What? Karl Rove leaving the George Bush White House? I read the words; I can’t digest them. Going home to Texas to write a book and, not only that, leaving politics altogether? So he announces. We’ll see.
One thing we’ll see soon enough is what object of derogation the Democrats fix on in the future to explain (to themselves as much as to the voters) their inability these past six years to control the political agenda. Dick Cheney, Alberto Gonzales, Don Rumsfeld, Bush himself, of course — the list of villains will shrink only marginally with Rove’s departure.
Always Rove was the No. 1 bad guy; the puppet master sitting in the shadows, pulling the strings while the president danced; "Bush’s Brain," as a book title about the Bush-Rove relationship had it. In the political theater known as Washington, there’s always a mustache-twirling villain, not to mention a square-jawed hero riding to the rescue. Guess how Nancy Pelosi, Harry Reid and, of course, the Democratic presidential field, apportion these crucial roles.
I’ve got some news. For all his sometimes irritating sense of mastery and entitlement, for all his mistakes — a common commodity in human affairs — Karl Rove no more plotted and planned a path to the Bush ascendancy than Woody Austin contrived to facilitate Tiger Woods’ newest PGA title.
Ah, Sen. Reid, and you, too, Ms. Pelosi, and Sen. Obama, Sen. Clinton and the rest of you — can’t you, won’t you understand that the past six and a half years have been less about plotting than about Team Bush’s not-always-pitch-perfect-but-still-pretty-good understanding of public mood, public needs?
Iraq confuses the picture. Iraq, 2007, makes Bush seem less the confident commander than the bumbling subaltern, tripping over his scabbard. Reid-Pelosi-Obama-Clinton Democrats assume nothing more was indicated after 9/11 than chasing the Taliban out of Afghanistan. The Bush team, perceiving a pan-Middle Eastern dimension to the challenge of organized terror, engineered a broad response whose effects — if we’re honest enough to admit it — may not be known fully for years.
Nor is it logical for Democrats to assume voter indifference to the consequences of an American defeat in Iraq — the defeat their get-out-now policies would effectuate. Can’t you hear them stalking the country next year, beating their chests and bragging, " We lost the war!"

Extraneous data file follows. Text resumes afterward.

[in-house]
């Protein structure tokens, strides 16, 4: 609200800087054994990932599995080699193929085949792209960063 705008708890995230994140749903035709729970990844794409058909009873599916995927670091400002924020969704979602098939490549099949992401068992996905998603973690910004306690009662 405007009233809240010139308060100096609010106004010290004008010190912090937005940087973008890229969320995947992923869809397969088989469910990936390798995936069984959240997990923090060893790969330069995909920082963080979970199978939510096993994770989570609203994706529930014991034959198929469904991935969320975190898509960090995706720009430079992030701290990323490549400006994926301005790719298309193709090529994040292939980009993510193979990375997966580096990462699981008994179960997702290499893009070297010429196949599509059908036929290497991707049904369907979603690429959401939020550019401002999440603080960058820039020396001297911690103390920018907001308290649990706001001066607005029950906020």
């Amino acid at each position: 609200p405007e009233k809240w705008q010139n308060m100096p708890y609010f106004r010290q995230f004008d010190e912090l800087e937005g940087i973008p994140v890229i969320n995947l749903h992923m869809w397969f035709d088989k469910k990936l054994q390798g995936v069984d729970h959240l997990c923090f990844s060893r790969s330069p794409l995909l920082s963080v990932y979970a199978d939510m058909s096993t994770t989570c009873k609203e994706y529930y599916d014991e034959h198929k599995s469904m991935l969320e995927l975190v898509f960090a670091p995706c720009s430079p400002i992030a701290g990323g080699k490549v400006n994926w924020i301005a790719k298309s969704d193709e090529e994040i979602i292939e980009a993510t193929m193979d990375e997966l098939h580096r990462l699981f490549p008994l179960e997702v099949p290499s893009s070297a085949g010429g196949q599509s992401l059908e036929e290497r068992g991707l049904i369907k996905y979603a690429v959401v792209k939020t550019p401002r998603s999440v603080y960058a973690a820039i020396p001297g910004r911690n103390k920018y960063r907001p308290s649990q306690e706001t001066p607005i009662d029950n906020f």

On the domestic front, Bush-Rove Republicans are far more in touch with non-transient moods and needs than the media and the "netroots" are willing to acknowledge. "Compassionate conservatism" — a problematical program on account of the public role it assumed for "faith-based" organizations — never really got off the ground, but expressed a widespread sense of the dissatisfaction with purely political solutions to human needs.
The administration was on surer ground with the large, overdue tax cuts it engineered — cuts that fattened family bank accounts and ginned up the economy, while narrowing, yes, narrowing, the federal deficit. Reid-Pelosi-Obama-Clinton Democrats can’t wait, apparently, to give the federal government a larger share of the national income.
The past half-decade has been a clamorous one — voices of all kinds crying out in all places (especially those enabled by computer technology) for this, for that, for the other, with politicians left to sort it all out.
No politician gets it right all the time, perhaps even a tenth of the time in this age when politicians — woe and alas! — imagine we want them to do everything for us. That would certainly include "Bush’s Brain," Karl Rove. It would include Bush himself and everyone around him.
It’s an imperfect world. Got that? If so, you’re ahead of most political figures when they’re standing at the mic or raising money over the phone. Karl Rove, good as he is (and that’s mighty good), is no model of strategic perfection. I have just a charitable hunch that he himself, after all those years next to the political helm, knows better than before the limitations of mere power.
Maybe he’ll explain in the book he means to write and I mean, with seriousness and rapt attention, to read the minute it emerges.
Sign up to the Human Events newsletter